Sometimes, a consumer doesn’t understand that he needs your product. And sometimes, your company doesn’t know exactly what product to offer.
Sound familiar? It’s time to stop talking past each other. To find the right fit, you need to have a conversation with your customer. Call it premarital customer-product counseling.
Conversation or Calamity?
Fortunately, for this type of counseling, you don’t need a pricey marriage counselor. Dollar Shave Club, for example, began chatting with men about their grooming habits soon after hiring its first employees. Its employees visited places like the Maine Lobster Festival, where grooming was the last topic on anyone’s mind, to get the “average Joe” perspective.
“We figured out how to talk to people, not at them,” Cassie Jasso, an early hire, told Entrepreneur this past March.
Thanks to its customer conversations, Dollar Shave Club upended an incredibly established market. Not only did it successfully steal market share from shave giant Gillette, but it was recently acquired by Unilever for $1 billion.
Sadly, Dollar Shave Club is no normal startup. Somewhere between 40 and 60 percent of new businesses crash and burn in the first five years, and 42 percent of defunct startups say their failure stemmed from insufficient market need for their product.
The bottom line? It’s not enough to come up with a cool design. Before betting big, be sure your product actually serves a market need. Get the feedback you need before pushing your product to market or pay the steep price of assumption.
A Tale of Two Insights
So how, exactly, can your company validate its product with customer chats? You’ll need to pair quantitative and qualitative methodologies.
Chances are that you’ve contributed once or twice to a company’s quantitative initiatives. These insights are typically gathered by online, telephone, or mail surveys or even through street interviews.
Using quantitative methods, you can extrapolate from a statistically significant sample to a broader population. If you were to ask 500 people from Kansas City, Missouri, how many times per month they eat barbecue, for instance, you could know within five percentage points how often the entire city eats barbecue.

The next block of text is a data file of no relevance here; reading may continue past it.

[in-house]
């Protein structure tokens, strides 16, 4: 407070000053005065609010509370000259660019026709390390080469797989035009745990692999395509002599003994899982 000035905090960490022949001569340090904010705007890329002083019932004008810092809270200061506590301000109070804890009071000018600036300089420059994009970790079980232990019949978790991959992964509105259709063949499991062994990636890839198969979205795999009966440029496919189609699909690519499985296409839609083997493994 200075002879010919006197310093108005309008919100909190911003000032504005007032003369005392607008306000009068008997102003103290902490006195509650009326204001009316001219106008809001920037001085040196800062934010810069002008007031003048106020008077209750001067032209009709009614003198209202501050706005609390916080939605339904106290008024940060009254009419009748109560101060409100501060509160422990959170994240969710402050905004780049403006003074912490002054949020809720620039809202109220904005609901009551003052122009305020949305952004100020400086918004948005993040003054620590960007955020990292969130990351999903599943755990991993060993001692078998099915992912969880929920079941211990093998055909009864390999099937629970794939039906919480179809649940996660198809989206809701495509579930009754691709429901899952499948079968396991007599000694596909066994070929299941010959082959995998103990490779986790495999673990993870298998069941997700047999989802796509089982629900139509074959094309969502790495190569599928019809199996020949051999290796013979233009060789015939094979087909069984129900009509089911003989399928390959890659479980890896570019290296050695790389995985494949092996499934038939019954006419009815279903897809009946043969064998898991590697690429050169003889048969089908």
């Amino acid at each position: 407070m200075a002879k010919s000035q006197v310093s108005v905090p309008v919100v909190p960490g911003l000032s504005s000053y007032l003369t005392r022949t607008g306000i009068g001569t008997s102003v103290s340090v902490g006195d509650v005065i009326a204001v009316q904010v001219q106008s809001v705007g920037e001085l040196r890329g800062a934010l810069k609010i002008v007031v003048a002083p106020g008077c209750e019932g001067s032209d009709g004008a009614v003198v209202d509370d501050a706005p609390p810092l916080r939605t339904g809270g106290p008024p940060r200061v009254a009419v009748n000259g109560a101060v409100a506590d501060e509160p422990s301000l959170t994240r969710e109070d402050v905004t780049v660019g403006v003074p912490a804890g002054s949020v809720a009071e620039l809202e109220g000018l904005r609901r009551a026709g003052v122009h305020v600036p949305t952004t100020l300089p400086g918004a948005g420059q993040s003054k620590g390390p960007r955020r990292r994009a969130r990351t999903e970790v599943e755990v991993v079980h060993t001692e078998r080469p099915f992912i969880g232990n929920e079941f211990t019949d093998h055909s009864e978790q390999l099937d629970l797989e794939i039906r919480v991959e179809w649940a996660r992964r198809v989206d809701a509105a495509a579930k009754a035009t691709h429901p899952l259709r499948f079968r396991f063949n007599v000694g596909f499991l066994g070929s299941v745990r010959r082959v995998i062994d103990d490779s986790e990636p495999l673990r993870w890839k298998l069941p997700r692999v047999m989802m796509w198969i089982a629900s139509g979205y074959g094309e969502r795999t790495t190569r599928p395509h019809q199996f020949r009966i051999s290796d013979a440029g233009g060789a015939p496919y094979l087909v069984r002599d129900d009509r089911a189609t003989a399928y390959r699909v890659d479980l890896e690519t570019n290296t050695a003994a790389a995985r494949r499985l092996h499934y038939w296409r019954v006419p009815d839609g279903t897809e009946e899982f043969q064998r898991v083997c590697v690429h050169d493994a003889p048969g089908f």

The downside of quantitative surveys is that they’re effective only with closed-ended questions. They can answer questions that begin with “which,” “how much,” and “how often,” but they struggle to dig deeper into those that start with “why.”
You can ask open-ended questions on surveys, of course, but be warned: Most people won’t answer them. And even if they do, their answers won’t stem from a conversation. Surveys are unidirectional, meaning that they can’t elicit engagement or response.
To truly get insights into your customer’s head, you need to use qualitative methods. These include in-depth interviews and focus groups — either online, in person, or by phone. During a focus group, you can explore the customer journey and understand pain points. If you wanted to know why those same 500 Kansas City residents eat barbecue as much as they do, you’d turn to qualitative options.
Increasingly, both methods can be done inexpensively. Thanks to the internet, surveys can be sent to thousands of people instantaneously, and online focus groups bring all the benefits of in-person sessions — and, frankly, a few more — for a small percentage of the cost.
What makes both methods so valuable for product validation? They feed off of each other. The insights gleaned from an online focus group can be used to create more informed surveys. In turn, those survey answers can help you construct even more valuable focus groups.
In fact, all sorts of organizations combine insight tools in this way. My company recently helped soccer team D.C. United gather insights for a fresh logo and branding strategy. By conducting online focus groups with both newer fans and long-time supporters, it discovered deeper context for its quantitative insights. Sure enough, both the team and its fans — new and old — loved the subtle, contemporary tweaks it made to the team logo.
When it comes to your customers, neither qualitative nor quantitative insights are enough alone. Only by gathering and leveraging both can you lay the foundation for product-market matrimony.
Darshan Mehta is the founder and CEO of iResearch, an online insights platform that enables companies to quickly, easily, and affordably extract insights from consumers or employees worldwide. Drawing upon more than 20 years of marketing strategy and research design experience, Mehta is authoring a book, “Getting to Aha! Today’s Insights Are Tomorrow’s Facts,” to help business leaders understand and leverage changing consumer preferences.
In addition to his role at iResearch, Mehta is an adjunct professor at universities in Thailand, Sweden, France, and the U.S. Through the course of his work, Mehta has traveled to more than 80 countries and been recognized in publications such as Forbes, Inc., the Journal of Advertising Research, and Quirk’s.